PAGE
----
The 1987 NBA Finals were the third time in four years that Larry Bird and Magic Johnson would play for a championship at the NBA level—in addition to their 1979 NCAA final battle–and as it turned out, it would be the final time.
Magic’s Los Angeles Lakers were both the same team and a different once all at once. The same, in that the same organization that won championships in 1980, 1982 and 1985 built around Magic and Kareem Abdul-Jabbar, again rolled to the best record in the Western Conference.
But the Lakers were different in that Magic Johnson subtly displaced Kareem Abdul-Jabbar as the focal point of the team. Magic averaged 24 points/12 assists per game, won his first league MVP award and when the rising Houston Rockets imploded, Los Angeles sailed through the West.
The defending champion, Bird’s Boston Celtics were awaiting in the NBA Finals. That the Celtics could even get in position to play the Lakers took all the guts and guile the proud Eastern Conference giant could muster.
Boston reached the postseason wounded, with Kevin McHale playing on a broken foot and the team’s depth sorely lacking. The tragic death of the top draft pick, Len Bias, the previous spring had seriously hurt the team’s effort to replenish with youth, in addition to its more obvious and infinitely more important human costs.
And unlike the Western Conference, the 1980s East was where the contenders were. In addition to old reliables like the Milwaukee Bucks and Philadelphia 76ers, you had up-and-comers like the Detroit Pistons and Atlanta Hawks.
The Bucks pushed the Celtics to a Game 7 in the conference semifinals and then led by eight points with five minutes to go in the decisive game before a Boston rally.
Detroit beat Atlanta and Isiah Thomas brought the Pistons into Boston for the conference finals. The teams split the first four games, but the Pistons led by 107-106 in the closing seconds of Game 5. All they needed to do was inbound the ball.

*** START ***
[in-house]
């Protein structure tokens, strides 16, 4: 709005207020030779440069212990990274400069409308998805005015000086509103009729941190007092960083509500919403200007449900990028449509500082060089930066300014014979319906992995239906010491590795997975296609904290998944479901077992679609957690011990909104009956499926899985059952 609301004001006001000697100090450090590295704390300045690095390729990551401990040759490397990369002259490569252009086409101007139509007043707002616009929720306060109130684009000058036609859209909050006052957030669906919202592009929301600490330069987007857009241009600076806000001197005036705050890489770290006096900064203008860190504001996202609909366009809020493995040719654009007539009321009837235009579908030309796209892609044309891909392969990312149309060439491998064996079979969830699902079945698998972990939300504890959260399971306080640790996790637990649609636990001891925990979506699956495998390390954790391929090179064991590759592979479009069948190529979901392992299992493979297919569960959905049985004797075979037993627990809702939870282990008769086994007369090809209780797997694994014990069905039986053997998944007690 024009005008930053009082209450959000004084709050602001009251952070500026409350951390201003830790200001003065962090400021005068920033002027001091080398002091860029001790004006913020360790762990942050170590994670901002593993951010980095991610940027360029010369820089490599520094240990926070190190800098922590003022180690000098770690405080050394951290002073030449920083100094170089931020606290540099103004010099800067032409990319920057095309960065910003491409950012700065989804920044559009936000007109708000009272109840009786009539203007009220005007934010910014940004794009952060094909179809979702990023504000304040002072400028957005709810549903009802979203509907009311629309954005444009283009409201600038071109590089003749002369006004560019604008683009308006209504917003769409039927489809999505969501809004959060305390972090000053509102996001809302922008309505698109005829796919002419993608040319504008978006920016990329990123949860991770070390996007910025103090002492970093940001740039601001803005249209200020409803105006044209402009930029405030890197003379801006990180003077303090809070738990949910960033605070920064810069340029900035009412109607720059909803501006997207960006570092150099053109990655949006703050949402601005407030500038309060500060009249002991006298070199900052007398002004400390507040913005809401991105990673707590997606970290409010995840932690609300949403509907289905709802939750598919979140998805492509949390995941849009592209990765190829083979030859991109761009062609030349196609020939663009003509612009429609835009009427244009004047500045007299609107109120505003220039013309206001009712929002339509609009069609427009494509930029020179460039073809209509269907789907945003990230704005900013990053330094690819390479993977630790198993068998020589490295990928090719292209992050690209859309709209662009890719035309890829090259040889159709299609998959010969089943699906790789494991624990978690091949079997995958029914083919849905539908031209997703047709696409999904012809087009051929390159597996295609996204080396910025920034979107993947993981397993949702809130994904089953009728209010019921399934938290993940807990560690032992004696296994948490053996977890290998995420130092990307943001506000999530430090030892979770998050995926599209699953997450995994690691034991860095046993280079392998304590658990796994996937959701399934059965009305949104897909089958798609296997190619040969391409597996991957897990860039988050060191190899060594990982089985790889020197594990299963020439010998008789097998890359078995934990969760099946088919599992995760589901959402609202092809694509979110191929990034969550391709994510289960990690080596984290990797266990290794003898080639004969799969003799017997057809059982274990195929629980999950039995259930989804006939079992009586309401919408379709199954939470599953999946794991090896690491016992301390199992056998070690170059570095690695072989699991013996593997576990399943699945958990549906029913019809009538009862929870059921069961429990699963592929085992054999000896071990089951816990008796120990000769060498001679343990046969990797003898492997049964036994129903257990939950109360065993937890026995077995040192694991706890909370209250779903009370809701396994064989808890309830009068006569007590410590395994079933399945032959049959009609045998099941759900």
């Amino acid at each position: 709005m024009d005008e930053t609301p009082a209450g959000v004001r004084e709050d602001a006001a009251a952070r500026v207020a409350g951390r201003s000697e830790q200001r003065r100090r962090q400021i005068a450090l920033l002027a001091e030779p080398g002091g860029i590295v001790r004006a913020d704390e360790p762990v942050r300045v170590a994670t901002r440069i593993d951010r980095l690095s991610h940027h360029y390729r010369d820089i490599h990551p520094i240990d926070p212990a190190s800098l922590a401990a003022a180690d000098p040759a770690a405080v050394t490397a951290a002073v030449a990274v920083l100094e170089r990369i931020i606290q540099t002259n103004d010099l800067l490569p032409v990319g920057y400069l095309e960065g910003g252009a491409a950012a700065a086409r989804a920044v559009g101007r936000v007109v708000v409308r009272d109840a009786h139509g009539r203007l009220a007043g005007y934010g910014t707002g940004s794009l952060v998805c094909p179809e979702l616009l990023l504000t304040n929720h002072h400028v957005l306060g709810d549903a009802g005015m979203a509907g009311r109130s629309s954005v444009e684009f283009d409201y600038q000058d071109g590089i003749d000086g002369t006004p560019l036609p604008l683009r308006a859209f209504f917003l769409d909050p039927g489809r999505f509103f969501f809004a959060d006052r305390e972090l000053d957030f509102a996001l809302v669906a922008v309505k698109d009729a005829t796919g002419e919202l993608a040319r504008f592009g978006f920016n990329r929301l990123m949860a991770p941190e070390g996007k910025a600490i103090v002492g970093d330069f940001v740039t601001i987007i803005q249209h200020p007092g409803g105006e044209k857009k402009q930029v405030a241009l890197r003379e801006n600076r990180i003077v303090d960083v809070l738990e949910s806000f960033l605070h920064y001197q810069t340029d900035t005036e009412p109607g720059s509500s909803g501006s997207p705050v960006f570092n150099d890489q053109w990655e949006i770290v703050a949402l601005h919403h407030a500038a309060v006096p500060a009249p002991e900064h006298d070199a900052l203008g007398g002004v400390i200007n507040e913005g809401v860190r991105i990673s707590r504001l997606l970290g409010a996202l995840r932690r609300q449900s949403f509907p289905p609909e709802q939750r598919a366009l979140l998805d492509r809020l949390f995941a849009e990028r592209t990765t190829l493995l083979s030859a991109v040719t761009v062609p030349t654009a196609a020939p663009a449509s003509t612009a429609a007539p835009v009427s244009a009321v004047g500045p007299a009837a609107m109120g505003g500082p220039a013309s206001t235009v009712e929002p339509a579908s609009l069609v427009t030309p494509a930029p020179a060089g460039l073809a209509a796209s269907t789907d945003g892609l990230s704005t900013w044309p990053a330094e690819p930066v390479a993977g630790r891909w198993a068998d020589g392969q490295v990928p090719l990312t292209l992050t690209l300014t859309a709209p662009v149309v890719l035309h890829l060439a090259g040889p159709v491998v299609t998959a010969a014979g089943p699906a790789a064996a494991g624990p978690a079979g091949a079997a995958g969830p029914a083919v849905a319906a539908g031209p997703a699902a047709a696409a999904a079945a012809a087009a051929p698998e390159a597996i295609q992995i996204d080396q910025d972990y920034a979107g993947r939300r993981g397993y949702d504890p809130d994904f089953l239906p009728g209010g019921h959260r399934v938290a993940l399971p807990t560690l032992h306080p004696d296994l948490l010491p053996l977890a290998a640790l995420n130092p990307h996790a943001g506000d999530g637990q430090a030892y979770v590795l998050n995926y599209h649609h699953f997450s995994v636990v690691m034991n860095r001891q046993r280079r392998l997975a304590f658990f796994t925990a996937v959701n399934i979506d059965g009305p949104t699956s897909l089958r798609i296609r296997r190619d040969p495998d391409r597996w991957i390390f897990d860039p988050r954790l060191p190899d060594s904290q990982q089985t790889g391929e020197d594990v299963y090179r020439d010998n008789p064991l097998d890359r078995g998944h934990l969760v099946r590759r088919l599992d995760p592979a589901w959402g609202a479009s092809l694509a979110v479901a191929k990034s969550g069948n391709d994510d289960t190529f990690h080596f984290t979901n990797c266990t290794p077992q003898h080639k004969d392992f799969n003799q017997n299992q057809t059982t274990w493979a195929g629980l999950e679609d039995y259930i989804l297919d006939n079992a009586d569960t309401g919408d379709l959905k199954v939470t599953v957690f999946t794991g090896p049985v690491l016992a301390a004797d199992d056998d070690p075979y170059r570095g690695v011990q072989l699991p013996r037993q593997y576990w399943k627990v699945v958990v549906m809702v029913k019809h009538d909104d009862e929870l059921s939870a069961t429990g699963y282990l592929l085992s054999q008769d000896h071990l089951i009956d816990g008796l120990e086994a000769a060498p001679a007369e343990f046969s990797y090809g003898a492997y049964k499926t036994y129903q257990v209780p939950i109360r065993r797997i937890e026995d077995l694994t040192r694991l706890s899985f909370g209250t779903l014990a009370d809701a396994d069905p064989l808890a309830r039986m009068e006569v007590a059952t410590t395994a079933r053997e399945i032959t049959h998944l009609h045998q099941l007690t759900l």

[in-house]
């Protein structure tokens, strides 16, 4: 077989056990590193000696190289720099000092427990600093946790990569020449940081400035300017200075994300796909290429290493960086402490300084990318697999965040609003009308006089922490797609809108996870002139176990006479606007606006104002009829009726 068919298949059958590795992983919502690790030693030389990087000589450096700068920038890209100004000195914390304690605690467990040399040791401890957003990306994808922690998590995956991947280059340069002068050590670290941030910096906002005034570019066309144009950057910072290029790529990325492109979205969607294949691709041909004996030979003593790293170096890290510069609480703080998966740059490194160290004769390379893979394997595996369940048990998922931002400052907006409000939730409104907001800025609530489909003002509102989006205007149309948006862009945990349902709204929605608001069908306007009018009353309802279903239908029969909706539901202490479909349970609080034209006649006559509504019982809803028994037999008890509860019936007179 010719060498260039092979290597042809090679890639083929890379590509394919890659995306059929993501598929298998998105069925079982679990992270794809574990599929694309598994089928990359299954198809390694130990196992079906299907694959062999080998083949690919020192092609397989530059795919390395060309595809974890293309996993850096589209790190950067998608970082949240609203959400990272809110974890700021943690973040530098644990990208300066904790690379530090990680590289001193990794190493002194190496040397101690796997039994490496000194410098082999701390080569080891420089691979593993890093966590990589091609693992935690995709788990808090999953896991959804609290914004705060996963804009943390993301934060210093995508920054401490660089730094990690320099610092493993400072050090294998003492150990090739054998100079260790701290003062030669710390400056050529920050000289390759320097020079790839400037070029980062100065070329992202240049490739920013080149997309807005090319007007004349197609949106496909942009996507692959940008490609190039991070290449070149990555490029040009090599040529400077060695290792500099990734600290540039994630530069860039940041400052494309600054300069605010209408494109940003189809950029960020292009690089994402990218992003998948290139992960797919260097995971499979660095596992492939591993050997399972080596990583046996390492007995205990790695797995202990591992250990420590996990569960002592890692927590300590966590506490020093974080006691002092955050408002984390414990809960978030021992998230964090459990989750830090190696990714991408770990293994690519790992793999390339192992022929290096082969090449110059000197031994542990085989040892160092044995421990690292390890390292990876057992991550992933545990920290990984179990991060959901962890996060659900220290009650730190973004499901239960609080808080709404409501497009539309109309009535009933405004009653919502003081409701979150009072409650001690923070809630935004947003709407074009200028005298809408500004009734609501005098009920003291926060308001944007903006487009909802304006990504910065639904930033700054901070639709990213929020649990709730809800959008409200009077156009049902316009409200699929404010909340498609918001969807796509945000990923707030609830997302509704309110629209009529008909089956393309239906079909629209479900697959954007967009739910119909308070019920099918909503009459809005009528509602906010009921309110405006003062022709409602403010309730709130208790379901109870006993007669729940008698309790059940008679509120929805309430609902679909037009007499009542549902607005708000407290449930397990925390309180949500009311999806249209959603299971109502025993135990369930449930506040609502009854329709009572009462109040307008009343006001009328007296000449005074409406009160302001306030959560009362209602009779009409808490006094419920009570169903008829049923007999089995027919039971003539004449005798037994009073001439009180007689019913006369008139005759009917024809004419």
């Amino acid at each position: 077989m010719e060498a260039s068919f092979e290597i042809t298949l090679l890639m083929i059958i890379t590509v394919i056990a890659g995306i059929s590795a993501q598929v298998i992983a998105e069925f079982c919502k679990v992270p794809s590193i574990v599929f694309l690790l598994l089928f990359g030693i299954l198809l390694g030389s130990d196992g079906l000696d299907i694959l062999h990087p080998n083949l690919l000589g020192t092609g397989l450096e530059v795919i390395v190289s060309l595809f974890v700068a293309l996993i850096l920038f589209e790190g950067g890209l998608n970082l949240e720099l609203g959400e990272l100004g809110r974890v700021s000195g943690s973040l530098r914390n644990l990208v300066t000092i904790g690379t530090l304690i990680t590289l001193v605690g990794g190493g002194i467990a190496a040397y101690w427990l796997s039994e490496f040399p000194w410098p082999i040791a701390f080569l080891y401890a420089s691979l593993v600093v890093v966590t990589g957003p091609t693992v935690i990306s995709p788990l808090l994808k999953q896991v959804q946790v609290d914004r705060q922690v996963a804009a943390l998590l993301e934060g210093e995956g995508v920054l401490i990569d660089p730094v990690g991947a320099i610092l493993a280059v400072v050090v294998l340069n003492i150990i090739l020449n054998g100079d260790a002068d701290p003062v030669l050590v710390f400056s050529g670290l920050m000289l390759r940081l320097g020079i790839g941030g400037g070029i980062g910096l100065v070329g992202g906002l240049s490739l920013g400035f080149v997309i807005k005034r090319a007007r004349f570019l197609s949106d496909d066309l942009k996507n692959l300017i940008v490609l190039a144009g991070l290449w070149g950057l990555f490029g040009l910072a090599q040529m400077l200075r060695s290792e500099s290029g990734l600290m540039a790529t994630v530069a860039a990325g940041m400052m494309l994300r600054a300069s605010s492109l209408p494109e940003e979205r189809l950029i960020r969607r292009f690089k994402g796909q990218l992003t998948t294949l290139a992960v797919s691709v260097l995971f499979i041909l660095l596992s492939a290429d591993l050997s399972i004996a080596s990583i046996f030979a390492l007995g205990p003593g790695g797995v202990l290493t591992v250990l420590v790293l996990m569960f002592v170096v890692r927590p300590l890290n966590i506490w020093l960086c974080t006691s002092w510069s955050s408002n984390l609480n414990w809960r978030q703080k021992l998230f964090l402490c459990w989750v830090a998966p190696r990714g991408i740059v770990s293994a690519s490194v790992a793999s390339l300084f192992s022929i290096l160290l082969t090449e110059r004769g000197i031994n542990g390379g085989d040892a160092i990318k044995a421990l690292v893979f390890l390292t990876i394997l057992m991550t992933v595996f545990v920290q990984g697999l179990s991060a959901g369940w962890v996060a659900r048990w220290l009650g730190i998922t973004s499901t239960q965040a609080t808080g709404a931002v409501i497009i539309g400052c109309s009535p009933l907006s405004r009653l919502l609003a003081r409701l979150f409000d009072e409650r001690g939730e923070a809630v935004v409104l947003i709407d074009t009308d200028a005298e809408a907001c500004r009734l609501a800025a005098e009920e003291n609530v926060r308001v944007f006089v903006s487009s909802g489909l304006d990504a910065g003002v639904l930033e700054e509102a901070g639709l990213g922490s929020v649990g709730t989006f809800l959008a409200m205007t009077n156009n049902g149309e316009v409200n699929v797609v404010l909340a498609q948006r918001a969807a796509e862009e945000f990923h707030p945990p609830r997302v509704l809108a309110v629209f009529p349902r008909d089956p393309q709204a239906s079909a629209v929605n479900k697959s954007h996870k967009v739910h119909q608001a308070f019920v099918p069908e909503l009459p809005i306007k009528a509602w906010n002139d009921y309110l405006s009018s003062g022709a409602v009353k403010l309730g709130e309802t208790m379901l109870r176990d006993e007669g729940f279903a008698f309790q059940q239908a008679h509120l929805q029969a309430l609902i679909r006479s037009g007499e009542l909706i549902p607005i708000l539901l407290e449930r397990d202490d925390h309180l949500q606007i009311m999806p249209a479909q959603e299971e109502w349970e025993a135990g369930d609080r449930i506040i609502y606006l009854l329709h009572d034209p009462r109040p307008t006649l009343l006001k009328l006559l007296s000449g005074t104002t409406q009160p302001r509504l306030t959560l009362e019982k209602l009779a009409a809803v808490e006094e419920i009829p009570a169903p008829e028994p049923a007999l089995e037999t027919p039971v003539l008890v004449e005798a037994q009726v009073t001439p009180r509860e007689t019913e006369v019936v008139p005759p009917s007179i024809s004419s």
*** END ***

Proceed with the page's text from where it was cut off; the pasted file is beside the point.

But Thomas lofted a lazy pass and an alert Bird picked it off and hit a cutting Dennis Johnson for the game-winning basket. Boston then survived a tough seventh game, 117-114, back in the Garden, thanks to 37 points from Bird.
So it was again time for Magic and Bird to play for the NBA championship. Los Angeles had been the better team in the regular season, they were more rested coming in and it showed in the opening two games at the old L.A. Forum. The “Showtime” Lakers were running the floor and they won Games 1 & 2 going away.
The Finals went to Boston for the middle three games (the 2-3-2 format was in place from 1985-2013). Boston grabbed Game 3, and were poised to make it a real series when Bird drained a corner trey late in Game 4 to give the Celtics a 106-105 lead.
It was then Magic Johnson completed his evolution from great point guard, to great point guard plus go-to guy in the clutch. Magic got the ball and drove the lane, putting up what would be called “the baby skyhook”, named after Kareem’s legendary sweeping skyhook. The ball went down and the Lakers had their crucial road win.
Boston won Game 5 easily and led at halftime of Game 6, but the Lakers found the fast-breaking form of the opening two games and pulled away. Magic won Finals MVP for the third time in his career and the Lakers won the franchise’s fourth championship of the 1980s.